We’ve been away from social media for a while, so we never updated our followers on the label durability test.  Results are as follows:

  1.  The cold glue (paper cut & stack) label was a bust.  It actually came off the canoe on the drive to the river.  We don’t even have a picture of it.
  2. Our flagship semi-gloss label stock with laminate held up pretty well.  As you can see from the Tall Tales and SnowLine labels, the adhesive didn’t come off in water, but it’s not rock-proof.  The Tall Tales label took a direct hit.  All I can say about that is that in a head on collision like we experienced,  your container will break before the label gives.IMG_1803IMG_1801
  3. Surprisingly, our flagship semi-gloss label stock with ordinary UV cured varnish held up pretty well.  We fully expected the Columbus label to wear away (leaving only the adhesive) over the course of the trip, but it didn’t.  IMG_1795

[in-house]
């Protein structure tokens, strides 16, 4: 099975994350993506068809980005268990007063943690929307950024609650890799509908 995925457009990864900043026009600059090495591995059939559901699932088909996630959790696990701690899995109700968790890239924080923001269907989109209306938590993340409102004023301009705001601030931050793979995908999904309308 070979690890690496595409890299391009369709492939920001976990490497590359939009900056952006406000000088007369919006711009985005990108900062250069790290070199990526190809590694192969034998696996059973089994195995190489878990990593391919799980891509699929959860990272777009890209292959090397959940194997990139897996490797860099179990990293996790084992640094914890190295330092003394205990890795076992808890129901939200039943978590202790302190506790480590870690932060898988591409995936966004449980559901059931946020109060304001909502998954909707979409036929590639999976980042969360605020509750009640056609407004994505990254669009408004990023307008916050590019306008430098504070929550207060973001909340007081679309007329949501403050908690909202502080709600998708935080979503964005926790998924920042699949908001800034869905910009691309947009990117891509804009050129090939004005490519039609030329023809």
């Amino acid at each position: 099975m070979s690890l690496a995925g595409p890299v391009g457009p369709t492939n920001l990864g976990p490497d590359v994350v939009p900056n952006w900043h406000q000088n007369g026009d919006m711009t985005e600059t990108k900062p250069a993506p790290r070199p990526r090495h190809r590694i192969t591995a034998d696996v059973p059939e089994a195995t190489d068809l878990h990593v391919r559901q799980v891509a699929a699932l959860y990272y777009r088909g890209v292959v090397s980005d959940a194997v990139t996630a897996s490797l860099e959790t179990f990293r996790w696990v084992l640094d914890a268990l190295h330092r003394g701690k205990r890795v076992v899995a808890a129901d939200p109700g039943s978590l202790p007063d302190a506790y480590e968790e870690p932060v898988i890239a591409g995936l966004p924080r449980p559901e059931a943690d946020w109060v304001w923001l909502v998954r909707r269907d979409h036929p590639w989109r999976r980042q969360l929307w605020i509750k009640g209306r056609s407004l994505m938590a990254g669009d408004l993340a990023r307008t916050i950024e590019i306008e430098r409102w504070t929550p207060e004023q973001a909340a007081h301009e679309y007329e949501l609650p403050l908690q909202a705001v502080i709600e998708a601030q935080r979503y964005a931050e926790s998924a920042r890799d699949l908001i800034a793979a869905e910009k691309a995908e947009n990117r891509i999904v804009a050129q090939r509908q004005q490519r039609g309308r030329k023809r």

4. It’s no surprise that our synthetic (BOPP) label fared best.  With no fibers to wick in water, this Bloomington label could probably have done another week in the Missouri Ozark waters without showing any wear.IMG_1800
  5. The most pleasant surprise came with the Jekyll Copious Stout label.  That label has a “waterproof” UV-cured textured varnish on it.  The textured varnish repelled water even better than the gloss laminate.IMG_1802

So what are my takeaways?  First, cold glue labels stink (unless you’re reusing bottles and want the label to come off on its own).  Second, our pressure sensitive label adhesives are certainly permanent.  Third, where there’s heavy abrasion, paper labels may not hold up, but the synthetic labels certainly do.  Fourth, varnishes are far more moisture-tolerant that most of us expect them to be, and are a good option to slightly label cost as your volume grows.